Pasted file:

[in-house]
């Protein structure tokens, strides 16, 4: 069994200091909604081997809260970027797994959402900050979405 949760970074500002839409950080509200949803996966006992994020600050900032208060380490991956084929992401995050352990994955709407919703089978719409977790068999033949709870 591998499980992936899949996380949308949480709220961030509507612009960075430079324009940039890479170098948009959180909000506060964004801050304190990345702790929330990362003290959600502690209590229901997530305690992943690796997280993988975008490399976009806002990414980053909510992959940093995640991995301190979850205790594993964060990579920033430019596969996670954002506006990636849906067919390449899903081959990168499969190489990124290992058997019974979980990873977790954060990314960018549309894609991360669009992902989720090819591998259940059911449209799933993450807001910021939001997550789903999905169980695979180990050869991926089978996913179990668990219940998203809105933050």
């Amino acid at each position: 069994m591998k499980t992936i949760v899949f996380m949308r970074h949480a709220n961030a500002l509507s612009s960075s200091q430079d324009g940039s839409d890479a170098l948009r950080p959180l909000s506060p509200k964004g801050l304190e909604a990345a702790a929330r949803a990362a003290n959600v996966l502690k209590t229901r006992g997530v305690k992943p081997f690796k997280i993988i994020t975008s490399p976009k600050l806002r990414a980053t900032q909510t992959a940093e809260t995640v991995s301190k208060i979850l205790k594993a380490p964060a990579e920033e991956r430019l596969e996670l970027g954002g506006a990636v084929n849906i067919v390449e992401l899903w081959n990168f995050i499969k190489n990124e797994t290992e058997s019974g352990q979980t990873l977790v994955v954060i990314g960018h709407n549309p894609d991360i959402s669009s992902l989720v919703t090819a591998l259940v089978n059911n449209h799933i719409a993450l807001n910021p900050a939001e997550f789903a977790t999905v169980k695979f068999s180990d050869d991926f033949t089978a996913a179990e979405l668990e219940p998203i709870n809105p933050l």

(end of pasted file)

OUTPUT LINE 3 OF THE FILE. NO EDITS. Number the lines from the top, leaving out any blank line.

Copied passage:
């Amino acid at each position: 069994m591998k499980t992936i949760v899949f996380m949308r970074h949480a709220n961030a500002l509507s612009s960075s200091q430079d324009g940039s839409d890479a170098l948009r950080p959180l909000s506060p509200k964004g801050l304190e909604a990345a702790a929330r949803a990362a003290n959600v996966l502690k209590t229901r006992g997530v305690k992943p081997f690796k997280i993988i994020t975008s490399p976009k600050l806002r990414a980053t900032q909510t992959a940093e809260t995640v991995s301190k208060i979850l205790k594993a380490p964060a990579e920033e991956r430019l596969e996670l970027g954002g506006a990636v084929n849906i067919v390449e992401l899903w081959n990168f995050i499969k190489n990124e797994t290992e058997s019974g352990q979980t990873l977790v994955v954060i990314g960018h709407n549309p894609d991360i959402s669009s992902l989720v919703t090819a591998l259940v089978n059911n449209h799933i719409a993450l807001n910021p900050a939001e997550f789903a977790t999905v169980k695979f068999s180990d050869d991926f033949t089978a996913a179990e979405l668990e219940p998203i709870n809105p933050l």